First, although the full text of the internal confidential minutes of the solicitors is set out, no mention has been made in the article of that part of the minutes which states that "the Attorney-General said that he could not provide any opinion on the lenders (or anyone else) unless the Government of India expressly authorised him to do so". Secondly, the subjective impressions of the author of the minutes are attributed to Sorabjee as if they are his own statements. Thirdly, there is no reference to Sorabjee's press statement in which he categorically denied having made any statement during the London meeting that he would use his position to influence any Minister or Ministries in order to pass favourable orders in favour of the power company. Fou rthly, the reference to the telecom opinion and the innuendo about the Attorney-General's "helpfulness" were uncalled for. The telecom opinion has been the subject of discussion in the previous issues of Frontline. This very issue is sub-judice in the Delhi High Court and it is inappropriate to discuss it. Fifthly, the title of the article portrays Sorabjee in a bad light.
The opinion given by Sorabjee coincides with the opinions given by two former Chief Justices of India and Senior counsel Fali S. Nariman. It was given after confirmation in writing by the Government of India that it was also anxious to have his opinion o n the true scope and effect of the counter-guarantee given by it. There is nothing unusual in this because the issue related to the construction of the terms of the counter-guarantee and both the parties, that is, the Government of India and the power co mpany, were interested in knowing its correct scope and interpretation. Besides it is a standard practice of international lending institutions like the World Bank, the IFC and the Asian Development Bank to have the opinion of a law officer of the Govern ment of India furnished by the Government while availing itself of a loan from those institutions. There can be no conflict of interest in such a case. Imputations of impropriety against the late P.R. Kumaramangalam in this context are based on mere pres umptions and are unwarranted.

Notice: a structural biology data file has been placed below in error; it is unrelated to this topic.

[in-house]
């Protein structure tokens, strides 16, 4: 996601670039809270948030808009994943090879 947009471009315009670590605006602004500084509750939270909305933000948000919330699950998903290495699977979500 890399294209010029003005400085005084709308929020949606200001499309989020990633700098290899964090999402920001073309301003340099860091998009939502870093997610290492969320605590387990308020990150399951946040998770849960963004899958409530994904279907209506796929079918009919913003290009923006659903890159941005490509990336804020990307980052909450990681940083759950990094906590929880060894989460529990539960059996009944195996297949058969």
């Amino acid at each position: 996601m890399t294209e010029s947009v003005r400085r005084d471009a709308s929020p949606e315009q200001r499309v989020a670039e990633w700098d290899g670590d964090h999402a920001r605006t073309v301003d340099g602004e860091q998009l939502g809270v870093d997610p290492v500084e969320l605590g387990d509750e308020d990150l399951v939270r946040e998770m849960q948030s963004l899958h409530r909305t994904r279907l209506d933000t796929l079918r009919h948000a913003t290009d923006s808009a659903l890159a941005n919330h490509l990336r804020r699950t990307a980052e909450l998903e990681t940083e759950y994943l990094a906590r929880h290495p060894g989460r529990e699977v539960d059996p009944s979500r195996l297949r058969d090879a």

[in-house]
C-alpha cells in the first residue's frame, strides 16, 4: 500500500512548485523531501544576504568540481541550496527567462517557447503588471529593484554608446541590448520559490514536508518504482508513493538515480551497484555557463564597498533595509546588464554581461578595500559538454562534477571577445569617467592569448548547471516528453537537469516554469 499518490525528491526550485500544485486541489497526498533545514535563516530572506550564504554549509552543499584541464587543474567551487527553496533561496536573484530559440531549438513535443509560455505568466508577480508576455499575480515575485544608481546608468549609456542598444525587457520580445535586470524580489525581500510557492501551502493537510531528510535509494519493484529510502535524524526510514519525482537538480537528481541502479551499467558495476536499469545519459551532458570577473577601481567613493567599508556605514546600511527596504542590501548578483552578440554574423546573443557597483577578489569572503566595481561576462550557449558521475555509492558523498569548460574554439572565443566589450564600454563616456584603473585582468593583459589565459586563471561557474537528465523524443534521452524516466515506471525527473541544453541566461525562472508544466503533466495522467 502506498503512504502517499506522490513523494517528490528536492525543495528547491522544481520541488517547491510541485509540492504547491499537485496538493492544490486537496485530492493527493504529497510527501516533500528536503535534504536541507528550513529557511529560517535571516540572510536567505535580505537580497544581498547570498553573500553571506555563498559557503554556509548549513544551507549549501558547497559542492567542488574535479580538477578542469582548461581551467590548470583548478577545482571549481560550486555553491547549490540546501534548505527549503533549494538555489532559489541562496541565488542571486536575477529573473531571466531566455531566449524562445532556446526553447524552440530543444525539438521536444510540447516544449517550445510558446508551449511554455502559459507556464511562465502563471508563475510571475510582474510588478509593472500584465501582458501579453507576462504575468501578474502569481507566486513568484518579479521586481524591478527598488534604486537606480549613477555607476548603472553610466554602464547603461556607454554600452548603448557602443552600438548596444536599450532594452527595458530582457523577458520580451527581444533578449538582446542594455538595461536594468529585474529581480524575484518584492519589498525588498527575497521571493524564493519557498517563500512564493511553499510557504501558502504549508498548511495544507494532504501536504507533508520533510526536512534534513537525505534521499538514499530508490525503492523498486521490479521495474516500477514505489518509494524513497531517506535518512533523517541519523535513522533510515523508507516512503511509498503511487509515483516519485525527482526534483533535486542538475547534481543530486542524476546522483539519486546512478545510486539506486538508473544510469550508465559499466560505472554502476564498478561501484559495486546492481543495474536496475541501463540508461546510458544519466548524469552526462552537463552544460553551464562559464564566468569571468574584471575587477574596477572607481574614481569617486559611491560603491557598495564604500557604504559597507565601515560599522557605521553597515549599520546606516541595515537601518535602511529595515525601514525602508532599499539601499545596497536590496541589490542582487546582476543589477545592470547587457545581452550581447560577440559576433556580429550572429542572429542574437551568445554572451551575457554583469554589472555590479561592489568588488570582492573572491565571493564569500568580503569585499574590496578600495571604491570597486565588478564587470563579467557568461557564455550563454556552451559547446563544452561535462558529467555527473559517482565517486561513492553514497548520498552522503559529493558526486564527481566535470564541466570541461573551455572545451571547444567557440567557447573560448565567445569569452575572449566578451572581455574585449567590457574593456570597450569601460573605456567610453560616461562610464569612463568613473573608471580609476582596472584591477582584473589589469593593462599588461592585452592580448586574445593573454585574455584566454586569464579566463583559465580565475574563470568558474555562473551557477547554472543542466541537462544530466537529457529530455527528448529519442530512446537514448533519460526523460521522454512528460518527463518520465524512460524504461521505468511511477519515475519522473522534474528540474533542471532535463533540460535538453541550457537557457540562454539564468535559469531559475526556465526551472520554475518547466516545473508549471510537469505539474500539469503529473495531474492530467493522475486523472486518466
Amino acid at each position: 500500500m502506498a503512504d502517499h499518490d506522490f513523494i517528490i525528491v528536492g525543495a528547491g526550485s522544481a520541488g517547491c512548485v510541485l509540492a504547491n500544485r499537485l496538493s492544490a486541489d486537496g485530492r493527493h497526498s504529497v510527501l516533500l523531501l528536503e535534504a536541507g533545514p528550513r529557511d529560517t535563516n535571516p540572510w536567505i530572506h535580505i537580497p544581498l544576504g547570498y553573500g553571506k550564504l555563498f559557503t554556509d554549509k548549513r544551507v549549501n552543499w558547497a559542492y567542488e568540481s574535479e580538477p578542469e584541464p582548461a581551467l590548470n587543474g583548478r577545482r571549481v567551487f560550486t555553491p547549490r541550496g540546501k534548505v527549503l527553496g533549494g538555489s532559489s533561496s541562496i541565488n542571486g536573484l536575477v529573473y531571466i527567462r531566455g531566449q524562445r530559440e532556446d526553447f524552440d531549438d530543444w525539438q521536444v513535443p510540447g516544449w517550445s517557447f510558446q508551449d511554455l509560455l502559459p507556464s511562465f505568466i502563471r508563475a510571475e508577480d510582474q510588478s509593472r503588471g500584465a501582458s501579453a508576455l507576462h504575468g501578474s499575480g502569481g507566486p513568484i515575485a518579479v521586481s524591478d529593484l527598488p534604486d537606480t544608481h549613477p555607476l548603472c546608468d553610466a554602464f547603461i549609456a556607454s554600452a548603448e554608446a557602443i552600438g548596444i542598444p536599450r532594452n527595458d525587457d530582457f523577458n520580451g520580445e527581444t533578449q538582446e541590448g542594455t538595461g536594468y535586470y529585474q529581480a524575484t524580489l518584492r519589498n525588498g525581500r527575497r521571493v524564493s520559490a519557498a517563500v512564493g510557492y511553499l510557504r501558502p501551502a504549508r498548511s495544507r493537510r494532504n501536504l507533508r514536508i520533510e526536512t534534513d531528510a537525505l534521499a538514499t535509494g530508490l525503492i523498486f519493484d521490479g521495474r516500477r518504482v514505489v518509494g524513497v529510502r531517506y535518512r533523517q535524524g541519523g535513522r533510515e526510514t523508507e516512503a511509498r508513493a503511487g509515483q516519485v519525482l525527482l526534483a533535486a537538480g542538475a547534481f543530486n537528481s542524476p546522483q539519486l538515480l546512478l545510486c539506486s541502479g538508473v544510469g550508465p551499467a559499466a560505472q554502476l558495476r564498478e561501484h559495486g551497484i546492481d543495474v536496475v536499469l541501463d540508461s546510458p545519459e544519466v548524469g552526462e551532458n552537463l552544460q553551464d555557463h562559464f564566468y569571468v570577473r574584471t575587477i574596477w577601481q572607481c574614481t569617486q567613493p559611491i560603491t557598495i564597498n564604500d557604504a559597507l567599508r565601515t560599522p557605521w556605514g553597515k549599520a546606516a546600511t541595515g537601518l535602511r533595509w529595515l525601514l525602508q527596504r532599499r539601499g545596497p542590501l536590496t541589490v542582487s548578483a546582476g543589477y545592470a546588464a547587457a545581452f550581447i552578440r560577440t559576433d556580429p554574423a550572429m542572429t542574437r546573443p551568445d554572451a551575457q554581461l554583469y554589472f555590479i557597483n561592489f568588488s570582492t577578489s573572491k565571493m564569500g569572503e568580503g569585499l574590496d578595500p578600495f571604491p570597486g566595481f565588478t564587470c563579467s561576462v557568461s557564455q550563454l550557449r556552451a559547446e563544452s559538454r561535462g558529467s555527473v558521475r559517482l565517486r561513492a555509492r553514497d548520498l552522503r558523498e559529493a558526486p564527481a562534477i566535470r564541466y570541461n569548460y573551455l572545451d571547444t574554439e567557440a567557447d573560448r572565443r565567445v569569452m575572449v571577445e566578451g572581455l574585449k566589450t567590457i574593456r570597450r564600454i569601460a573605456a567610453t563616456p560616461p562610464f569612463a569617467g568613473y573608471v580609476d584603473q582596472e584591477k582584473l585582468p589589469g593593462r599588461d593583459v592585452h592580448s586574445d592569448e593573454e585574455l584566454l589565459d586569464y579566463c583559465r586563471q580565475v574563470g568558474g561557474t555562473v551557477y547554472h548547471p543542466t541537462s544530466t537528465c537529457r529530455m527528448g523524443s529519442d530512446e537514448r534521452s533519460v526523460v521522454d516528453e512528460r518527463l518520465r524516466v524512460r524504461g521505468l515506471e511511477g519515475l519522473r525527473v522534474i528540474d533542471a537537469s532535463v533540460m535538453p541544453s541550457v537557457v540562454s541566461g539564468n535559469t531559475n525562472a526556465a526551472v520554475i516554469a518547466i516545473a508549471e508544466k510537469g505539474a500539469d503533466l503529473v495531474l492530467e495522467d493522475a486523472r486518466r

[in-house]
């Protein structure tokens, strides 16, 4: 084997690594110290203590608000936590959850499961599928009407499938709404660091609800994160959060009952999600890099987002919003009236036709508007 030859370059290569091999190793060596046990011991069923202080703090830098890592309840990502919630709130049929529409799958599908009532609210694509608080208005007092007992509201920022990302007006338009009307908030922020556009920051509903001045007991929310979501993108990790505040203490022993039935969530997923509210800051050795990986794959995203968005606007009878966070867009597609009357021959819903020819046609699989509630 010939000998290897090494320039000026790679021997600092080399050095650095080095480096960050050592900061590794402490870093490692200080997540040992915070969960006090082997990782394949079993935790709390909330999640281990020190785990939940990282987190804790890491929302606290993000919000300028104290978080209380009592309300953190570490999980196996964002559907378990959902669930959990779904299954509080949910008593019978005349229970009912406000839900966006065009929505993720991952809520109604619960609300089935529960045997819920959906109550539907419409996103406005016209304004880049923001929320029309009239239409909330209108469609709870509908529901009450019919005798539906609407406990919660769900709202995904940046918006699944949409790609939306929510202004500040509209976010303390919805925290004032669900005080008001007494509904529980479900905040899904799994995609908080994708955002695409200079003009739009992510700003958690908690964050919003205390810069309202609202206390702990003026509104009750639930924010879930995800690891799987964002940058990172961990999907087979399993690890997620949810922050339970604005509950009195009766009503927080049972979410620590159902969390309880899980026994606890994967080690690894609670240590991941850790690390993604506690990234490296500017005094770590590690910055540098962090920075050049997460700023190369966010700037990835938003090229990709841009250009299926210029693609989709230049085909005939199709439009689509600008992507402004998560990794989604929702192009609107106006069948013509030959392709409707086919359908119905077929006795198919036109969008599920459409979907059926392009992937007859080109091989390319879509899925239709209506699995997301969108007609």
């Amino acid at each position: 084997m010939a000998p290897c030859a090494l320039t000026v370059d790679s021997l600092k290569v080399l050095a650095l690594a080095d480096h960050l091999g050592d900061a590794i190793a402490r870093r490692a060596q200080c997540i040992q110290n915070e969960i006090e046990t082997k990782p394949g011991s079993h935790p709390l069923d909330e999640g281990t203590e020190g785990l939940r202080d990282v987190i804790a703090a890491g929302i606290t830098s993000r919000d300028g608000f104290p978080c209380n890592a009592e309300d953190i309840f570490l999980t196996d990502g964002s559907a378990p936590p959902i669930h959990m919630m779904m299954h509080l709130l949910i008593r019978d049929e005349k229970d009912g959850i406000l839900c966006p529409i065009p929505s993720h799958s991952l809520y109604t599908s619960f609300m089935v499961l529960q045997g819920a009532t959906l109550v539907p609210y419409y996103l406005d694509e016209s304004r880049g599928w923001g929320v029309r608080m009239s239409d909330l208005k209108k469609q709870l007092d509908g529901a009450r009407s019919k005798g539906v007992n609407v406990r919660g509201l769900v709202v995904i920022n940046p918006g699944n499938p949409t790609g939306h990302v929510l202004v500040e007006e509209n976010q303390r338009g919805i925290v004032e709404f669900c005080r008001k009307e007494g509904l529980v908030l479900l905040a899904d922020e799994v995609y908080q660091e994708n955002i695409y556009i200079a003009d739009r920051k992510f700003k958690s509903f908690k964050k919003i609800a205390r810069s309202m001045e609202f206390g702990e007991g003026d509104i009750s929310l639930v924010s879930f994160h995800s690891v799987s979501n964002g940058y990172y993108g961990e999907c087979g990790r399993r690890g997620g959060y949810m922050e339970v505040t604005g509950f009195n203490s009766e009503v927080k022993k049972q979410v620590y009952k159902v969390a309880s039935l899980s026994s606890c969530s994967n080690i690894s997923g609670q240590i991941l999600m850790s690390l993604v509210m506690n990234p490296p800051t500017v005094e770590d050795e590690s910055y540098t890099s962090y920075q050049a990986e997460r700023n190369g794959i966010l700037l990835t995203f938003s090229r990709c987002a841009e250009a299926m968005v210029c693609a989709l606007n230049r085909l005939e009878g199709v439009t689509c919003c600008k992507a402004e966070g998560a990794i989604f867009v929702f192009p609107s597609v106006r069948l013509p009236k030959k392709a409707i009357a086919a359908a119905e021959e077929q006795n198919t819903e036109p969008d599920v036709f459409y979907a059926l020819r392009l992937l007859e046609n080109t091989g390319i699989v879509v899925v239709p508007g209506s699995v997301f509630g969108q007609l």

Sorabjee's suggestion that a joint meeting be held in Delhi attended by officials of the Ministries concerned and lawyers representing the power company and the lenders was obviously with a view to sort out pending issues expeditiously so that the power project could be implemented speedly which was in the interest of all the parties, including the Government of India. It is unfair to read into this practical suggestion any sinister motive of favouring the power company.
A significant omission is that at the joint meeting held in the Attorney-General's chamber on June 17, 1999, the plea of the company that the letter of acknowledgement should contain a statement to the effect that "We (Government of India) hereby confirm that each condition precedent mentioned in paragraph of the said counter guarantee has been fulfilled" was rejected by the Attorney-General. Under the revised procedure for counter-guarantee as per the Government of India's decision dated May 16, 1998 i t is not the obligation of the Government of India to examine the power purchase agreement after it has been examined by the State electricity board and the State government.